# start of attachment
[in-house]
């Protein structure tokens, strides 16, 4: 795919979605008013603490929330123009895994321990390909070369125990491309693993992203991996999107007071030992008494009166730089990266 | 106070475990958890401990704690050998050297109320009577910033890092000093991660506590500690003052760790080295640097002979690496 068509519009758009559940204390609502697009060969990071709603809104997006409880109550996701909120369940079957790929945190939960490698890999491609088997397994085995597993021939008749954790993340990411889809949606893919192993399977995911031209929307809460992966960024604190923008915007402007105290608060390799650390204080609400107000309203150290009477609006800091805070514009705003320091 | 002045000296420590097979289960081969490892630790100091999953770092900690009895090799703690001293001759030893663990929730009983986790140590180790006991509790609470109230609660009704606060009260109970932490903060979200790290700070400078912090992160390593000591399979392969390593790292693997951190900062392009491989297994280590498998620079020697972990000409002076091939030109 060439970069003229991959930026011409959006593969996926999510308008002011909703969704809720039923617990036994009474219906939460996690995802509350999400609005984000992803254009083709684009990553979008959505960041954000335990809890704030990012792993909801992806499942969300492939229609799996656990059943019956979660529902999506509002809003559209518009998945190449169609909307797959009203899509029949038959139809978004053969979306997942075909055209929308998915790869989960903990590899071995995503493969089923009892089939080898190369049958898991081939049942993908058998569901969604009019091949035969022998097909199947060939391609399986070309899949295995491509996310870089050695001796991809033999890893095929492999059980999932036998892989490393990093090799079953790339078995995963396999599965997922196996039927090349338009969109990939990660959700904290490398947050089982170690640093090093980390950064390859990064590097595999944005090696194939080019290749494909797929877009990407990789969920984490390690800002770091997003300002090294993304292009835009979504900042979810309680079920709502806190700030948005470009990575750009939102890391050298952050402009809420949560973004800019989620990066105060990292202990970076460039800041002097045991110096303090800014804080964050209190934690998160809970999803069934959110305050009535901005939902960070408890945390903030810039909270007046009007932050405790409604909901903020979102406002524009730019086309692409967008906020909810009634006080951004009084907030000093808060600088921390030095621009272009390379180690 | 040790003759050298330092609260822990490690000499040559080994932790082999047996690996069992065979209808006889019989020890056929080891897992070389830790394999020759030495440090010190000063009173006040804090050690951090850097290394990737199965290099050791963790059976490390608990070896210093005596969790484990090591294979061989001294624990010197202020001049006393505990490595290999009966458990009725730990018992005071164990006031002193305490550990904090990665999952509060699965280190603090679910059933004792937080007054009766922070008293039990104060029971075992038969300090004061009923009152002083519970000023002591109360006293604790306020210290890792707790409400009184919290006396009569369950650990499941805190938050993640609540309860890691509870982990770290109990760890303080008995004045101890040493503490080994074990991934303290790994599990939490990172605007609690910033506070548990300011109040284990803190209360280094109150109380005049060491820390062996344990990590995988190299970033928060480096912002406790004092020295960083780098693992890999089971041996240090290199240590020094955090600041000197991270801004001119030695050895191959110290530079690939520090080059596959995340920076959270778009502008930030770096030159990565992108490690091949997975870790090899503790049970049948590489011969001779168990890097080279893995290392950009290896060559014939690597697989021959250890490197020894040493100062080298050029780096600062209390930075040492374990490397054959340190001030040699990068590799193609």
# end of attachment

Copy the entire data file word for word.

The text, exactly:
[in-house]
């Protein structure tokens, strides 16, 4: 795919979605008013603490929330123009895994321990390909070369125990491309693993992203991996999107007071030992008494009166730089990266 | 106070475990958890401990704690050998050297109320009577910033890092000093991660506590500690003052760790080295640097002979690496 068509519009758009559940204390609502697009060969990071709603809104997006409880109550996701909120369940079957790929945190939960490698890999491609088997397994085995597993021939008749954790993340990411889809949606893919192993399977995911031209929307809460992966960024604190923008915007402007105290608060390799650390204080609400107000309203150290009477609006800091805070514009705003320091 | 002045000296420590097979289960081969490892630790100091999953770092900690009895090799703690001293001759030893663990929730009983986790140590180790006991509790609470109230609660009704606060009260109970932490903060979200790290700070400078912090992160390593000591399979392969390593790292693997951190900062392009491989297994280590498998620079020697972990000409002076091939030109 060439970069003229991959930026011409959006593969996926999510308008002011909703969704809720039923617990036994009474219906939460996690995802509350999400609005984000992803254009083709684009990553979008959505960041954000335990809890704030990012792993909801992806499942969300492939229609799996656990059943019956979660529902999506509002809003559209518009998945190449169609909307797959009203899509029949038959139809978004053969979306997942075909055209929308998915790869989960903990590899071995995503493969089923009892089939080898190369049958898991081939049942993908058998569901969604009019091949035969022998097909199947060939391609399986070309899949295995491509996310870089050695001796991809033999890893095929492999059980999932036998892989490393990093090799079953790339078995995963396999599965997922196996039927090349338009969109990939990660959700904290490398947050089982170690640093090093980390950064390859990064590097595999944005090696194939080019290749494909797929877009990407990789969920984490390690800002770091997003300002090294993304292009835009979504900042979810309680079920709502806190700030948005470009990575750009939102890391050298952050402009809420949560973004800019989620990066105060990292202990970076460039800041002097045991110096303090800014804080964050209190934690998160809970999803069934959110305050009535901005939902960070408890945390903030810039909270007046009007932050405790409604909901903020979102406002524009730019086309692409967008906020909810009634006080951004009084907030000093808060600088921390030095621009272009390379180690 | 040790003759050298330092609260822990490690000499040559080994932790082999047996690996069992065979209808006889019989020890056929080891897992070389830790394999020759030495440090010190000063009173006040804090050690951090850097290394990737199965290099050791963790059976490390608990070896210093005596969790484990090591294979061989001294624990010197202020001049006393505990490595290999009966458990009725730990018992005071164990006031002193305490550990904090990665999952509060699965280190603090679910059933004792937080007054009766922070008293039990104060029971075992038969300090004061009923009152002083519970000023002591109360006293604790306020210290890792707790409400009184919290006396009569369950650990499941805190938050993640609540309860890691509870982990770290109990760890303080008995004045101890040493503490080994074990991934303290790994599990939490990172605007609690910033506070548990300011109040284990803190209360280094109150109380005049060491820390062996344990990590995988190299970033928060480096912002406790004092020295960083780098693992890999089971041996240090290199240590020094955090600041000197991270801004001119030695050895191959110290530079690939520090080059596959995340920076959270778009502008930030770096030159990565992108490690091949997975870790090899503790049970049948590489011969001779168990890097080279893995290392950009290896060559014939690597697989021959250890490197020894040493100062080298050029780096600062209390930075040492374990490397054959340190001030040699990068590799193609």